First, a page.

Tag Archives: Meaning

Seligman, a founding father of positive psychology

George Washington, James Madison, Thomas Jefferson, Benjamin Franklin and Alexander Hamilton. For most people in the United States and elsewhere, these names probably ring a bell. Together with may others, these man count under the Founding Fathers of the United States.

Could anybody be considered as a the founding father of happiness studies, or ‘positive psychology’ as the academic discipline is usually called? On such a list, academics like Christopher Peterson, Ed Diener, Mihaly Csikszentmihalyi, Daniel Kahneman, and Ruut Veenhoven deserve to be mentioned. And although every movement grows as result of interaction and cross-fertilisation, Martin Seligman probably is the primus inter pares. As president of the American Psychological Association, Seligman decided to focus his term on positive psychology.

What are Seligman’s achievements?

Getting up from a 2 to a 5…

As Seligman very well explains in his TED talk, psychology from its emergence in the early 20th century has been preoccupied with curing ill people. Psychologists have aimed to get people who score a 2 or a 3 up to a 5 or a 6. As a result of the focus on misery, psychologist have developed a complex system of classification and treatment of disorders. A large amount of psychological disorders that make people miserable can now be treated: a great advance for science.

… or from a 5 to an 8?

At the same time, there has been less attention for getting people that already score a 5 or a 6  up to a 7, 8 or 9 – or to understand what a 9 in happiness actually means. Come in Selligman and other positive psychologists. Since the 1980s, many scholars have measured and modeled happiness, and researched the link with happiness. Happiness is correlated with a lot of positive things, from longer healthy life years to better marriages and social relationships, and better performance in the education systems.

What an 8 means: flourishing

One of the most important contributions from Seligman is modeling what happiness is about, and what makes people ‘flourish’ in their personal life. Flourish is also the title of his 2011 book in which explains his ideas. This model is summarised with the acronym ‘PERMA’, standing for:

  • Positive Relations
  • Engagement
  • positive Relations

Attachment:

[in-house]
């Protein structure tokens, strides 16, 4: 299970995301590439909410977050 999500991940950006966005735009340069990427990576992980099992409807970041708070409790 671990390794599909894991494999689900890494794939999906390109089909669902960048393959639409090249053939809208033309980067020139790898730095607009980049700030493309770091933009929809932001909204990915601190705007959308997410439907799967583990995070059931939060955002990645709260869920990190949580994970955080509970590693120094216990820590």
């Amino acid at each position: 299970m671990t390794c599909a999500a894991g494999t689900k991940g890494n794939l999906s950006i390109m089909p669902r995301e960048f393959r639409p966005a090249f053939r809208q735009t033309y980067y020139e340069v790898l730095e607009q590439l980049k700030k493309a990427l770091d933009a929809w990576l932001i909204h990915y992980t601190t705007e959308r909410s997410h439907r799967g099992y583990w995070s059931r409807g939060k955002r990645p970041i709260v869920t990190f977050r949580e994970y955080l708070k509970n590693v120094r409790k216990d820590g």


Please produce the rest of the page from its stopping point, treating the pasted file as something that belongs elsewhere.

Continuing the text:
• Meaning; and
  • Accomplishment

… as five elements contributing to a pleasant, good, or meaningful life.

The PERMA model. Source: Authentic Happiness pages, Penn University

The PERMA model. Source: Authentic Happiness website, Penn University

 

The next step: positive interventions

Then, the next step of the field of positive psychology is to find out what it is that gets people up to the higher numbers. This is where we get to ‘positive interventions’, or steps that can contribute to our happiness. Dr. Seligman and his team have developed and tested some twelve positive interventions.

In his talk, Seligman describes a few of them:

  • Three good things. Every evening, write down ‘three good things’ that happen during that day. This exercise trains gratitude
  • Have a beautiful day. The concept here is to ‘design’ a day to spend in a very pleasant way.
  • Gratitude visit. Think of someone important in your life who you couldn’t thank enough for their support to you. Write down why you appreciate what they’ve done for you. And then go and visit them to tell them.

Which of these would you like to try?

 

La Grande Bellezza & the ability to enjoy our lives

I have never read a novel in my life. There are only so many hours in the day and I have decided to fill them with activities rather than made-up stories” – Paul Dolan, Professor of Behavioural Science, London School of Economics

In my posts about happiness I don’t only write about reality, sharing experiences from travels and other activities or knowledge from scientific research on how our happiness works. For me, writing about happiness also means writing about the imagined worlds of literature, arts, and movies.

Happiness in made-up stories

When I have the time, I like to read and let the stories bring me to new places and join the characters on their journey through life. I agree with Paul Dolan, quoted above, when he recommends an active life. It’s true that being active is one of the ways to well-being. But I also have a vivid imagination. Contrary to Dolan, I think that made-up stories can result in real experiences, such as a feel of calm, excitement, or even  happiness.

Anybody who has ever enjoyed a novel or a movie would agree. There are a few movies that require us to use all our senses to grasp its meaning. For me, La Grande Bellezza, is one movie that is just like that.

I recently re-watched the story about Jep Gambardella (played by Toni Servillo), at 65 years the king of the jet-set of Rome. He deserves his fame to a novel he wrote over 40 years ago. Currently, he passes his days at big parties, artistic gatherings, his rooftop terrace with hammock in front of the Colosseum, and altogether living a life of mundanity.

Jep in La Grande Bellezza.

Jep in La Grande Bellezza.

Hedonism

La Grande Bellezza, directed by Paolo Sorrentino and Oscar winner in 2014, is a story about Rome, about art, and ultimately about (un)happiness. Since the beginning of philosophy, we have been looking for the answer to the question: ‘what is happiness’?. Traditionally, two answers have been dominant to that question: hedonism and meaning.

Let’s take hedonism, also known as utility or pleasure, first. This form is very much present in La Grande Bellezza. Objectively, Jep’s life is great: he attends the big parties and shows in town, he eats when he wants, sleeps with women when he wants. Jep describes the aim of his life in Rome as follows:

When I came to Rome at the age of 26, I fell pretty swiftly into what might be defined as the whirl of the high life, but I didn’t just want to live the high life, i wanted to be the king of the high life. I didn’t just want to attend parties, I wanted the power to make them fail.